2. b7:b6 [16 bits] - unimportant values
  3. b3:b2 [16 bits] - next 16 bits of our long
  4. b1:b0 [16 bits] - b1 is LSB of our long

Data cache [writing]:

Heh, even more of a performance killer than reading. If you write something to RAM, doesn't matter if you have it in cache or not, it's always written to this RAM. I wonder why Motorola implemented this one, there's only one use of this - if you save something to RAM and in a short time you want to restore it back to the regs and you want to do it in a loop. Maybe here it would be useful... but in other cases, especially for things like clearing, always disable this data cache !!! Reading is very obsolete, too. Maybe for things like matrix multiplication it's useful (more values than registers). I recommend to flush data cache, "load" these values via something like tst.w (a0), tst.w 4(a0), ... then clear WA bit in CACR and do a loop with muls.w (a0)+, ...

Practical example

I think famous the movem clear routine for tc may be interesting...

We want to clear 320*240*2 = 153600 bytes. Some movem.l timings:

movem.l d0-d6/a0-a5,-(a6)       4+op    0       110(0/0/26)     116(0/2/26) 
movem.l d0-d6/a0-a4,-(a6) 4+op 0 102(0/0/24) 108(0/2/24)
movem.l d0-d6/a0-a3,-(a6) 4+op 0 94(0/0/22) 100(0/2/22)
dbra.w [counter not expired] 6 0 6(0/0/0) 12(0/2/0)
dbra.w [counter expired] 10 0 10(0/0/0) 16(0/3/0)

Let's look at 3 examples:

1) minimal length

loop:   movem.l d0-d6/a0-a5,-(a6)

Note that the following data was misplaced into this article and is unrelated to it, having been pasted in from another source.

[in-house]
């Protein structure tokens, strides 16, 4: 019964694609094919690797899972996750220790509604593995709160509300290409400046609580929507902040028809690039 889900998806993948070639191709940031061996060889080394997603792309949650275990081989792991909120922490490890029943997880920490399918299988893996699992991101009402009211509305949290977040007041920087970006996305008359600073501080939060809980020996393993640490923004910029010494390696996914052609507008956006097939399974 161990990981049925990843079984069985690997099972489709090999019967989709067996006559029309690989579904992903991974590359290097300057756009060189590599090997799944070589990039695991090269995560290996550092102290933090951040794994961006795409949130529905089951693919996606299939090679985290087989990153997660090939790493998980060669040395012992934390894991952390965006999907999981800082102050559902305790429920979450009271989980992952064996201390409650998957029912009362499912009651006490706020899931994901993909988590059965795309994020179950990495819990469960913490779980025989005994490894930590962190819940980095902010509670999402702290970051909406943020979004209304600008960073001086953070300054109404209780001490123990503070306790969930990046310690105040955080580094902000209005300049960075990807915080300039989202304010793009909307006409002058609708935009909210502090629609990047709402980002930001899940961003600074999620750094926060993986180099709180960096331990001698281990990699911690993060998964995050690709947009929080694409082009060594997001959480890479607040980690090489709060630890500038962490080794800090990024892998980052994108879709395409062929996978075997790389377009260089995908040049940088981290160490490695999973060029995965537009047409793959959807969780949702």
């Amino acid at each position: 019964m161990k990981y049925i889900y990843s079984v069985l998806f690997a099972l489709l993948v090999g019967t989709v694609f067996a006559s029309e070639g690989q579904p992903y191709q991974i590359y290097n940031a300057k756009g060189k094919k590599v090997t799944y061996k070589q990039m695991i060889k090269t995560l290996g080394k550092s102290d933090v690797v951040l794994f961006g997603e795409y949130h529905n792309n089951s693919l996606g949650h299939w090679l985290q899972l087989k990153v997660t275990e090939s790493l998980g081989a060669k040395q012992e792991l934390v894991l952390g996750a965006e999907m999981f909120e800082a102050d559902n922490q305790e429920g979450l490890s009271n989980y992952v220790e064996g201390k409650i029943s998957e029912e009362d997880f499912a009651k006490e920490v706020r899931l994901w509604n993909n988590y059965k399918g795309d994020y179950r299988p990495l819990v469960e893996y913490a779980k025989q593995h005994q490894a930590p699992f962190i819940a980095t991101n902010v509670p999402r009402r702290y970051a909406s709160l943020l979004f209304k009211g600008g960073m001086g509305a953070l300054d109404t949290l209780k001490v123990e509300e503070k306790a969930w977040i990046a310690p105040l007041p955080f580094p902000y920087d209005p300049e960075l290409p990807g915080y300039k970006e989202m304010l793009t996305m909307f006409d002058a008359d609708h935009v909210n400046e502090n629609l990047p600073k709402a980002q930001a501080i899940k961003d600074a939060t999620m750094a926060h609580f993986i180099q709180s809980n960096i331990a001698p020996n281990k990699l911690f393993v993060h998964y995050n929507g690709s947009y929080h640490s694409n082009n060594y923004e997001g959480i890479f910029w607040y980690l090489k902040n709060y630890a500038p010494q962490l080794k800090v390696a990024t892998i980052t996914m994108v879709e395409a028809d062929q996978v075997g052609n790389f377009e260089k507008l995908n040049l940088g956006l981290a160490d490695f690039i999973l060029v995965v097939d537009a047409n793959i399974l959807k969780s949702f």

dbra d7,loop ;d7 = 2953-1
movem.l d0-d6/a0-a3,-(a6)

Since no instruction has a tail, no overlapping will occur. We divide clearing into 3 phases:

a) executing & loading into cache

movem.l d0-d6/a0-a5,-(a6) [116+2] (2 stands for precharge time) 
dbra d7,loop [012]

b) executing from cache

movem.l d0-d6/a0-a5,-(a6) [110] 
dbra d7,loop [006]
(2951 times)

c) last execution

movem.l d0-d6/a0-a5,-(a6) [110] 
dbra d7,loop [010]
movem.l d0-d6/a0-a3,-(a6) [100]

result = (116+2+12) + (110+6)*2951 + (110+10+100) = 342 666 cycles

2) one movem

loop:   rept 50 
movem.l d0-d6/a0-a4,-(a6)
endr
dbra d7,loop ;d7 = 64-1

a) executing & loading into cache

movem.l d0-d6/a0-a4,-(a6) [108+2]*50 
dbra d7,loop [012]

b) executing from cache

movem.l d0-d6/a0-a4,-(a6) [102]*50 
dbra d7,loop [006]
(62 times)

c) last execution

movem.l d0-d6/a0-a4,-(a6) [102]*50 
dbra d7,loop [010]

result = ((108+2)*50+12) + (102*50+6)*62 + (102*50+10) = 327 194 cycles

3) 100% of cache filled

loop:   rept 63 
movem.l d0-d6/a0-a5,-(a6)
endr
dbra d7,loop ;d7 = 47-1

a) executing & loading into cache

movem.l d0-d6/a0-a5,-(a6) [116+2]*63 
dbra d7,loop [012]

b) executing from cache

movem.l d0-d6/a0-a5,-(a6) [110]*63 
dbra d7,loop [006]
(45 times)

c) last execution

movem.l d0-d6/a0-a5,-(a6) [110]*63 
dbra d7,loop [010]

result = ((116+2)*63+12) + (110*63+6)*45 + (110*63+10) = 326 506 cycles. Please note in this case we're clearing 372 bytes more than needed.

One VBL on VGA 60 Hz can be max. 1/60 = 0.0167 s long, that means 0.0167 s / 62.5 ns = 266 666 cycles per VBL. Keep in mind this is absolut maximum, in practise this number is much lower.

That gives us:

  • 342 666 / 266 666 = 1.29 frames for clearing
  • 327 194 / 266 666 = 1.23 frames for clearing
  • 326 506 / 266 666 = 1.22 frames for clearing

Also, if your fx is able to run in 60 fps, in an ideal case, the fps count will be decreased to 30 and lower fps (approx)

We reached the end, finally :-) As you can see, the 16 bit data bus at 16 MHz is the single most performance killer hand in hand with Videl accesses. This is the reason why the CT60+Fastram+SuperVidel combination is so awaited. This hardware eliminate most of the stupid things in the Falcon architecture since we will get:

  • ultra-fast CPU [ct60]
  • 32 bit BURST access [fastram]
  • ultra-fast data bus [ct60+fastram]
  • no accesses to old st-ram via slow databus for program and data
  • even no accesses to st-ram for gfx data !!! [supervidel]

Fantastic, isn't it?